Interrogative Design: Selected Works of Krzysztof Wodiczko – The City Hall Tower Projection
For the duration of the Interrogative Design exhibition, we will be providing expanded online content to give viewers a deeper access to selected projects. Materials for this exhibit provided by the artist, with unique edits specially produced for this project by GSD Exhibitions.
The City Hall Tower Projection, 1996, Kraków, Poland
• Rynek Główny 1, 30-001
• Run Dates: August 2–4, 1996
The Kraków projection represents a few firsts for Wodiczko in his public projections series: his first instance of using video projectors and speakers instead of slides and slide projectors, his first pre-recorded testimonials from members of a community, and his first public projection in Poland, his country of origin. For this project, he combined the experience of his previous monumental public projections with the social action of his communication-serving Instruments. In order to feature the real stories of the people of Kraków, this project demanded a longer engagement process, whereby Wodiczko began listening to a side of Kraków that was not publicly known, the hidden narrative of an insider’s perspective. The use of new technologies made it possible to give voice to those marginalized in public life, and through his listening phase, Wodiczko cultivated a set of protagonists whose stories compose the final projection: victims of family violence, disabled people, homeless people, drug addicts, homosexuals, and HIV carriers.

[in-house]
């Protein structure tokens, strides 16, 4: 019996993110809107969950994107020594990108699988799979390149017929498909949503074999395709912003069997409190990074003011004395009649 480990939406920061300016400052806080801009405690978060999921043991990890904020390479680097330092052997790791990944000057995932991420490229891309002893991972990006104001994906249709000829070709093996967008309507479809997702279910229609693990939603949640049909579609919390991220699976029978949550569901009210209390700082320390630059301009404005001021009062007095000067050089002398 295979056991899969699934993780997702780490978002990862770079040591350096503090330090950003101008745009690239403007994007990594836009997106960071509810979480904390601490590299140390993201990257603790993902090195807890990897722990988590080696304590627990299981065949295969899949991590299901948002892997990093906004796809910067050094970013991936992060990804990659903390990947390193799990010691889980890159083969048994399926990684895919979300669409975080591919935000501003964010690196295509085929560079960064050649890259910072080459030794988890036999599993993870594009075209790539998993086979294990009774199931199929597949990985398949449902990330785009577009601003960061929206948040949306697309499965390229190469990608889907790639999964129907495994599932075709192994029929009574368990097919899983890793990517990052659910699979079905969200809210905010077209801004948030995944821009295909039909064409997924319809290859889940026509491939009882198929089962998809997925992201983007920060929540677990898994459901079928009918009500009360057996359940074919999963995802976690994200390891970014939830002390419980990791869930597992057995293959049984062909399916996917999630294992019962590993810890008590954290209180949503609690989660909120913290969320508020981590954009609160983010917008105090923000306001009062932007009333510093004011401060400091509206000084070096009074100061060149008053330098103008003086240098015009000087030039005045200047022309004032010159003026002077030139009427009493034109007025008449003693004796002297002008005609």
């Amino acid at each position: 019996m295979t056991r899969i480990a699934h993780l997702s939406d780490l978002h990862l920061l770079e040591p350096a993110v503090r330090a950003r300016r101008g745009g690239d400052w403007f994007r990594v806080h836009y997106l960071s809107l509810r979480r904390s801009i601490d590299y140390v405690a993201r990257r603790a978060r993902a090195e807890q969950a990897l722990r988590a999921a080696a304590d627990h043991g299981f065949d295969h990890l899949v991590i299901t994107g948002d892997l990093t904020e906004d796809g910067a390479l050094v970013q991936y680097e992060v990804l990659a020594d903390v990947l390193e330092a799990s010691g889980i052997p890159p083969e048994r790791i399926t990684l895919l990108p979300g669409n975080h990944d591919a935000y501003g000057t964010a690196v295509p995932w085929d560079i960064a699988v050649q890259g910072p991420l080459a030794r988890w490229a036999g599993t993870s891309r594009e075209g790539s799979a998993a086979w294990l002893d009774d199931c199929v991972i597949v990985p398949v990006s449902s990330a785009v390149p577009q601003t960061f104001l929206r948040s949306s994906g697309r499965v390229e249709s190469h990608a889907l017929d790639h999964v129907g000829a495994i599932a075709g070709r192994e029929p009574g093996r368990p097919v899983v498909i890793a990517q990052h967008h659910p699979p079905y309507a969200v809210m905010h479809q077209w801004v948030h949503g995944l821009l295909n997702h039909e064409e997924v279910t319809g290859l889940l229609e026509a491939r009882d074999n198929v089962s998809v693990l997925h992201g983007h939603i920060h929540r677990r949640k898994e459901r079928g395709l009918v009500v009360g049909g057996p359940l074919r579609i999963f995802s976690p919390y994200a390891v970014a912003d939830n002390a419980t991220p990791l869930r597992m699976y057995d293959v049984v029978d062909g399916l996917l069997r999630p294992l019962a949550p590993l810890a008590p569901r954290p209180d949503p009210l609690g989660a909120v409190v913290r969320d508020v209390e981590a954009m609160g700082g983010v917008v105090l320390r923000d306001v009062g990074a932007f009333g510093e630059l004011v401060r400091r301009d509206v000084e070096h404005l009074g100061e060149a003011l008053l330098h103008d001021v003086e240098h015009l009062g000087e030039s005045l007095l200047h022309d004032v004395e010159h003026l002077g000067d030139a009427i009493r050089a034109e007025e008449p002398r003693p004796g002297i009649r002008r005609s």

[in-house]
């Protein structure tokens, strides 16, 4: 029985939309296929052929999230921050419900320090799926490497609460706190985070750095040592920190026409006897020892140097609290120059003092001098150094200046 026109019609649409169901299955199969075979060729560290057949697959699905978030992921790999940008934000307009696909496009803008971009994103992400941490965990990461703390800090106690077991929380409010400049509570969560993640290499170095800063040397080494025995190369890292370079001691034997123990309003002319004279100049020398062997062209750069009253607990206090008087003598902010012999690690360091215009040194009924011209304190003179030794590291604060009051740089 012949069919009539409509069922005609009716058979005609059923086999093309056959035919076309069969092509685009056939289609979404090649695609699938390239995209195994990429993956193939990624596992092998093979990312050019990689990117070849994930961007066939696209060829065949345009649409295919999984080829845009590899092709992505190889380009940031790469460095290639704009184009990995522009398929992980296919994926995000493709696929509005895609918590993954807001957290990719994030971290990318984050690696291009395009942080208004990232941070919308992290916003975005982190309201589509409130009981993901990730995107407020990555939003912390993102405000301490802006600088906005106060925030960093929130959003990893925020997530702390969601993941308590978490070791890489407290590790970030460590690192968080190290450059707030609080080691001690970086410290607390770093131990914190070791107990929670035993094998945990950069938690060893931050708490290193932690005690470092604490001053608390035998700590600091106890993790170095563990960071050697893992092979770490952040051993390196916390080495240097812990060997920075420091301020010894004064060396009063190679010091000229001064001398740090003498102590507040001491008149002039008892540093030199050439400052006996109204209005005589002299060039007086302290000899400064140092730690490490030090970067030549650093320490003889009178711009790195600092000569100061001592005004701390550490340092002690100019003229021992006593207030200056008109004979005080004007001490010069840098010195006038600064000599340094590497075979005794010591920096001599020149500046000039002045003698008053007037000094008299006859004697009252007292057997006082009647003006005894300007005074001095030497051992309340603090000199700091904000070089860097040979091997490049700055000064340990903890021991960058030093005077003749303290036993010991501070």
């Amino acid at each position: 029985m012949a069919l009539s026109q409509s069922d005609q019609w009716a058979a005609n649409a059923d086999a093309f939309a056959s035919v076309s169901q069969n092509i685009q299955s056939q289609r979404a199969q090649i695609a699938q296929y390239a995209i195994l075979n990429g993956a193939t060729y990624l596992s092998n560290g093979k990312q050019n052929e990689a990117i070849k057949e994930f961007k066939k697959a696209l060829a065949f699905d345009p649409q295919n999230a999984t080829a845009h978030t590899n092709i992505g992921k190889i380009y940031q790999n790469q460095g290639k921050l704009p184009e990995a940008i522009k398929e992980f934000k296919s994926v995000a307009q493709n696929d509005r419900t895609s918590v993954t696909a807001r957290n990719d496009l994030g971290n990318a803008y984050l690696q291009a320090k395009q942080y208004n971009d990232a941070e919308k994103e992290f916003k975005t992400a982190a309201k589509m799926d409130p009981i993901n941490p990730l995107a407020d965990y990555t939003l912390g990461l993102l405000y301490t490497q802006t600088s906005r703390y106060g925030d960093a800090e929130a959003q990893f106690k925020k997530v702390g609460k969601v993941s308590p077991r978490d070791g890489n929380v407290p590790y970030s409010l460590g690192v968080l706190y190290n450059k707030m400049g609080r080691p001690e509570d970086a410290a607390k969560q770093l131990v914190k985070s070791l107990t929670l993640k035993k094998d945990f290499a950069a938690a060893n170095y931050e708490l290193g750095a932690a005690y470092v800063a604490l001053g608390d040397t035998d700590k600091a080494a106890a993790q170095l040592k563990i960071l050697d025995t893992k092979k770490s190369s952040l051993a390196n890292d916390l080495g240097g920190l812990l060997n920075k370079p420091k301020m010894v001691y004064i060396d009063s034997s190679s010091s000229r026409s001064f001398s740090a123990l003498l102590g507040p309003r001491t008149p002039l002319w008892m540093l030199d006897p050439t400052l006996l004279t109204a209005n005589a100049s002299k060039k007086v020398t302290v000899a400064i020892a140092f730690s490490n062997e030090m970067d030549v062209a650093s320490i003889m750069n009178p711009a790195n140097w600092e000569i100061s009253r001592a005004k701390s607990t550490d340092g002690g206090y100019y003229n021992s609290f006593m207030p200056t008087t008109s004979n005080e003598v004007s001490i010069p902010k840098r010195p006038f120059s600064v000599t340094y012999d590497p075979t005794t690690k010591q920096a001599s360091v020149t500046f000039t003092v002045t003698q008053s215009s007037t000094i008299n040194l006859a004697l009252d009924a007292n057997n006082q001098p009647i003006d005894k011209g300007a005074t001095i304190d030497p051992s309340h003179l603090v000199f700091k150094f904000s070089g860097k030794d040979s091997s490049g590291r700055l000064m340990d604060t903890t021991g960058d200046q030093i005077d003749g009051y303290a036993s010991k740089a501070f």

The images of the protagonists’ hands—gesticulating, peeling potatoes, holding a cigarette or a candle—were projected on the 14th-century City Hall Tower standing in Market Square. Over the course of three nights, the tower “spoke” with the voices and gestures of interviewees to the crowd below. The half-hour projection, looped into a two-hour recording of highly intimate confessions, broke the public silence about issues such as social exclusion, violence, crime, and alcohol and drug abuse.
This project was organized by Bunkier Sztuki Contemporary Art Gallery, the Andrzej Wajda Festival, and the City of Kraków as part of the Kraków 2000 celebration, with the cooperation of Women’s Center and with the project coordinated by Beata Nowacka-Kardzis. If, in Wodiczko’s early still-photography slide projections, the architecture became a target of the intervention, the addition of video and sound allowed the architecture to speak for the people, and, through their testimonies, the fixidity of the symbolic architecture became momentarily altered into a living monument.